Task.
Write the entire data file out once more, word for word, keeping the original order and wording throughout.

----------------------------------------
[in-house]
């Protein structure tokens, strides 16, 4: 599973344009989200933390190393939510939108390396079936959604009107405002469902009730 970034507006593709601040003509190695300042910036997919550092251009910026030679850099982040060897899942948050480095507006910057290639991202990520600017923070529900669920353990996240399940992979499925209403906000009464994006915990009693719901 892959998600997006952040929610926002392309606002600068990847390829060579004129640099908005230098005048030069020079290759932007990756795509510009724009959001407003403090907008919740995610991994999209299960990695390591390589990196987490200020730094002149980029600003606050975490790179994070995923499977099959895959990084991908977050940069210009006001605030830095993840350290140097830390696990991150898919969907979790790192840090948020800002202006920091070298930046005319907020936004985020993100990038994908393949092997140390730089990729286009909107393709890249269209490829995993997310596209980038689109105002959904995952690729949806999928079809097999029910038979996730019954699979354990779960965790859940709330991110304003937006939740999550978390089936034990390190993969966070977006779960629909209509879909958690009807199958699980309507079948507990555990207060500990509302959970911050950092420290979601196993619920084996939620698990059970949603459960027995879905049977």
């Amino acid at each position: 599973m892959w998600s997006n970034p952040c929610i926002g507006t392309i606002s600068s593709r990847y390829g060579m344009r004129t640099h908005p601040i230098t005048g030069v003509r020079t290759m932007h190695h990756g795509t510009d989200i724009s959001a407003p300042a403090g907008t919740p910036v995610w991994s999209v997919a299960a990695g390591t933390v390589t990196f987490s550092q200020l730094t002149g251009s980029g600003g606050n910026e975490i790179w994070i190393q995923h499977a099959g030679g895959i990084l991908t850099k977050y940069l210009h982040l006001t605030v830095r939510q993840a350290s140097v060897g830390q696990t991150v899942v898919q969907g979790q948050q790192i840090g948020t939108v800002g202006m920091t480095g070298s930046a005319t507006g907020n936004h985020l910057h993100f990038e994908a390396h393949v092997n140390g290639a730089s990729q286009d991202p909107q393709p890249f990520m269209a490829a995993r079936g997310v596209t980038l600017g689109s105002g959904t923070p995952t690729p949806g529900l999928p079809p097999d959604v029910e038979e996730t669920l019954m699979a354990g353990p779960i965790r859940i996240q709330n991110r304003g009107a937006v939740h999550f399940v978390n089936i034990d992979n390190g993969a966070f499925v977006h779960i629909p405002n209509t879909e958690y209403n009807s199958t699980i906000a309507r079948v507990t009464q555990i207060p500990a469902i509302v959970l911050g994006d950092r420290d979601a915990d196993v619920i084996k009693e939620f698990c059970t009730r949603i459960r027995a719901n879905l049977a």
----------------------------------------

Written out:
[in-house]
């Protein structure tokens, strides 16, 4: 599973344009989200933390190393939510939108390396079936959604009107405002469902009730 970034507006593709601040003509190695300042910036997919550092251009910026030679850099982040060897899942948050480095507006910057290639991202990520600017923070529900669920353990996240399940992979499925209403906000009464994006915990009693719901 892959998600997006952040929610926002392309606002600068990847390829060579004129640099908005230098005048030069020079290759932007990756795509510009724009959001407003403090907008919740995610991994999209299960990695390591390589990196987490200020730094002149980029600003606050975490790179994070995923499977099959895959990084991908977050940069210009006001605030830095993840350290140097830390696990991150898919969907979790790192840090948020800002202006920091070298930046005319907020936004985020993100990038994908393949092997140390730089990729286009909107393709890249269209490829995993997310596209980038689109105002959904995952690729949806999928079809097999029910038979996730019954699979354990779960965790859940709330991110304003937006939740999550978390089936034990390190993969966070977006779960629909209509879909958690009807199958699980309507079948507990555990207060500990509302959970911050950092420290979601196993619920084996939620698990059970949603459960027995879905049977």
């Amino acid at each position: 599973m892959w998600s997006n970034p952040c929610i926002g507006t392309i606002s600068s593709r990847y390829g060579m344009r004129t640099h908005p601040i230098t005048g030069v003509r020079t290759m932007h190695h990756g795509t510009d989200i724009s959001a407003p300042a403090g907008t919740p910036v995610w991994s999209v997919a299960a990695g390591t933390v390589t990196f987490s550092q200020l730094t002149g251009s980029g600003g606050n910026e975490i790179w994070i190393q995923h499977a099959g030679g895959i990084l991908t850099k977050y940069l210009h982040l006001t605030v830095r939510q993840a350290s140097v060897g830390q696990t991150v899942v898919q969907g979790q948050q790192i840090g948020t939108v800002g202006m920091t480095g070298s930046a005319t507006g907020n936004h985020l910057h993100f990038e994908a390396h393949v092997n140390g290639a730089s990729q286009d991202p909107q393709p890249f990520m269209a490829a995993r079936g997310v596209t980038l600017g689109s105002g959904t923070p995952t690729p949806g529900l999928p079809p097999d959604v029910e038979e996730t669920l019954m699979a354990g353990p779960i965790r859940i996240q709330n991110r304003g009107a937006v939740h999550f399940v978390n089936i034990d992979n390190g993969a966070f499925v977006h779960i629909p405002n209509t879909e958690y209403n009807s199958t699980i906000a309507r079948v507990t009464q555990i207060p500990a469902i509302v959970l911050g994006d950092r420290d979601a915990d196993v619920i084996k009693e939620f698990c059970t009730r949603i459960r027995a719901n879905l049977a």